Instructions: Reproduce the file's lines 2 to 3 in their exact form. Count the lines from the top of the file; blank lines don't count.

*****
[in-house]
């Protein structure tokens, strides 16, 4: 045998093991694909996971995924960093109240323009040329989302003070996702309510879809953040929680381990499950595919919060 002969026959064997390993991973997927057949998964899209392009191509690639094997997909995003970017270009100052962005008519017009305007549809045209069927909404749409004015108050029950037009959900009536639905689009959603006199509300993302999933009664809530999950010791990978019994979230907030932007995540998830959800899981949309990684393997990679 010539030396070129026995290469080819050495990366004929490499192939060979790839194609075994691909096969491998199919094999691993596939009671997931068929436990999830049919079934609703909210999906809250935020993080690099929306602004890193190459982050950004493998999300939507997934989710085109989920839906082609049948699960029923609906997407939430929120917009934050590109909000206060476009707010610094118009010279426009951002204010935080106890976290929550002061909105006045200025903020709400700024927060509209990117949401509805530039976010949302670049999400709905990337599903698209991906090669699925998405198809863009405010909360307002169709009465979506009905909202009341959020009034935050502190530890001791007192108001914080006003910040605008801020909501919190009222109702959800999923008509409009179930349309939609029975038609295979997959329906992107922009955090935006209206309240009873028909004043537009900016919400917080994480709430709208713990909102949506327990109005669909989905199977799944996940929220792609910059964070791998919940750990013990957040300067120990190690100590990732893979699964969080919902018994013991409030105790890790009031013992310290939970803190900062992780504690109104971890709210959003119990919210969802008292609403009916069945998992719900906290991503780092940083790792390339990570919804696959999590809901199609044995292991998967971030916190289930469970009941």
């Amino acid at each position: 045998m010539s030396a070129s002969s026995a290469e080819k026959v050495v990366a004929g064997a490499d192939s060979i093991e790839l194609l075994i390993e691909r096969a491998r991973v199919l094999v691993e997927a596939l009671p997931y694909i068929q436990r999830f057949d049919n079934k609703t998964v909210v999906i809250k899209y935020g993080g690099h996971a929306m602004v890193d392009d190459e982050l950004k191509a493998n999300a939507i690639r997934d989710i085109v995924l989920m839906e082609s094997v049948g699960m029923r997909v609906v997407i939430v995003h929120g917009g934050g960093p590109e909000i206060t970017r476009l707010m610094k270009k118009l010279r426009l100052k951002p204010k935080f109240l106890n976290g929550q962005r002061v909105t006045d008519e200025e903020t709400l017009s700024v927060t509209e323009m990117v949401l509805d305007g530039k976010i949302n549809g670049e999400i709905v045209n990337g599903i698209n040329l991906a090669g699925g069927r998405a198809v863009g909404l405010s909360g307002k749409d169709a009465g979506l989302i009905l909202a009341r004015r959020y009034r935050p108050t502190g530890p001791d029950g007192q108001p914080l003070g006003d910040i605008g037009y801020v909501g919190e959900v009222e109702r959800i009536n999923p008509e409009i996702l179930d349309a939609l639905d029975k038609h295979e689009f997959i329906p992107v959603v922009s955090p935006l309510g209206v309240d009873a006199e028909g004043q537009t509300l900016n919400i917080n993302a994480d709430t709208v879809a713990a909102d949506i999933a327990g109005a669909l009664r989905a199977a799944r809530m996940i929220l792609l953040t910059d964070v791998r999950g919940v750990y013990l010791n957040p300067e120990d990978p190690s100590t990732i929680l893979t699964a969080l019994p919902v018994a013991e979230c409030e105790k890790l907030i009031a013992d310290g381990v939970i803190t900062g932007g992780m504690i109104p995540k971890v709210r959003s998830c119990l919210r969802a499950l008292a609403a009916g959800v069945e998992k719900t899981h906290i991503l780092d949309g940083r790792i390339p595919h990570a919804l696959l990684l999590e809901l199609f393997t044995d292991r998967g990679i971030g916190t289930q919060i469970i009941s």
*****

């Protein structure tokens, strides 16, 4: 045998093991694909996971995924960093109240323009040329989302003070996702309510879809953040929680381990499950595919919060 002969026959064997390993991973997927057949998964899209392009191509690639094997997909995003970017270009100052962005008519017009305007549809045209069927909404749409004015108050029950037009959900009536639905689009959603006199509300993302999933009664809530999950010791990978019994979230907030932007995540998830959800899981949309990684393997990679 010539030396070129026995290469080819050495990366004929490499192939060979790839194609075994691909096969491998199919094999691993596939009671997931068929436990999830049919079934609703909210999906809250935020993080690099929306602004890193190459982050950004493998999300939507997934989710085109989920839906082609049948699960029923609906997407939430929120917009934050590109909000206060476009707010610094118009010279426009951002204010935080106890976290929550002061909105006045200025903020709400700024927060509209990117949401509805530039976010949302670049999400709905990337599903698209991906090669699925998405198809863009405010909360307002169709009465979506009905909202009341959020009034935050502190530890001791007192108001914080006003910040605008801020909501919190009222109702959800999923008509409009179930349309939609029975038609295979997959329906992107922009955090935006209206309240009873028909004043537009900016919400917080994480709430709208713990909102949506327990109005669909989905199977799944996940929220792609910059964070791998919940750990013990957040300067120990190690100590990732893979699964969080919902018994013991409030105790890790009031013992310290939970803190900062992780504690109104971890709210959003119990919210969802008292609403009916069945998992719900906290991503780092940083790792390339990570919804696959999590809901199609044995292991998967971030916190289930469970009941």
């Amino acid at each position: 045998m010539s030396a070129s002969s026995a290469e080819k026959v050495v990366a004929g064997a490499d192939s060979i093991e790839l194609l075994i390993e691909r096969a491998r991973v199919l094999v691993e997927a596939l009671p997931y694909i068929q436990r999830f057949d049919n079934k609703t998964v909210v999906i809250k899209y935020g993080g690099h996971a929306m602004v890193d392009d190459e982050l950004k191509a493998n999300a939507i690639r997934d989710i085109v995924l989920m839906e082609s094997v049948g699960m029923r997909v609906v997407i939430v995003h929120g917009g934050g960093p590109e909000i206060t970017r476009l707010m610094k270009k118009l010279r426009l100052k951002p204010k935080f109240l106890n976290g929550q962005r002061v909105t006045d008519e200025e903020t709400l017009s700024v927060t509209e323009m990117v949401l509805d305007g530039k976010i949302n549809g670049e999400i709905v045209n990337g599903i698209n040329l991906a090669g699925g069927r998405a198809v863009g909404l405010s909360g307002k749409d169709a009465g979506l989302i009905l909202a009341r004015r959020y009034r935050p108050t502190g530890p001791d029950g007192q108001p914080l003070g006003d910040i605008g037009y801020v909501g919190e959900v009222e109702r959800i009536n999923p008509e409009i996702l179930d349309a939609l639905d029975k038609h295979e689009f997959i329906p992107v959603v922009s955090p935006l309510g209206v309240d009873a006199e028909g004043q537009t509300l900016n919400i917080n993302a994480d709430t709208v879809a713990a909102d949506i999933a327990g109005a669909l009664r989905a199977a799944r809530m996940i929220l792609l953040t910059d964070v791998r999950g919940v750990y013990l010791n957040p300067e120990d990978p190690s100590t990732i929680l893979t699964a969080l019994p919902v018994a013991e979230c409030e105790k890790l907030i009031a013992d310290g381990v939970i803190t900062g932007g992780m504690i109104p995540k971890v709210r959003s998830c119990l919210r969802a499950l008292a609403a009916g959800v069945e998992k719900t899981h906290i991503l780092d949309g940083r790792i390339p595919h990570a919804l696959l990684l999590e809901l199609f393997t044995d292991r998967g990679i971030g916190t289930q919060i469970i009941s």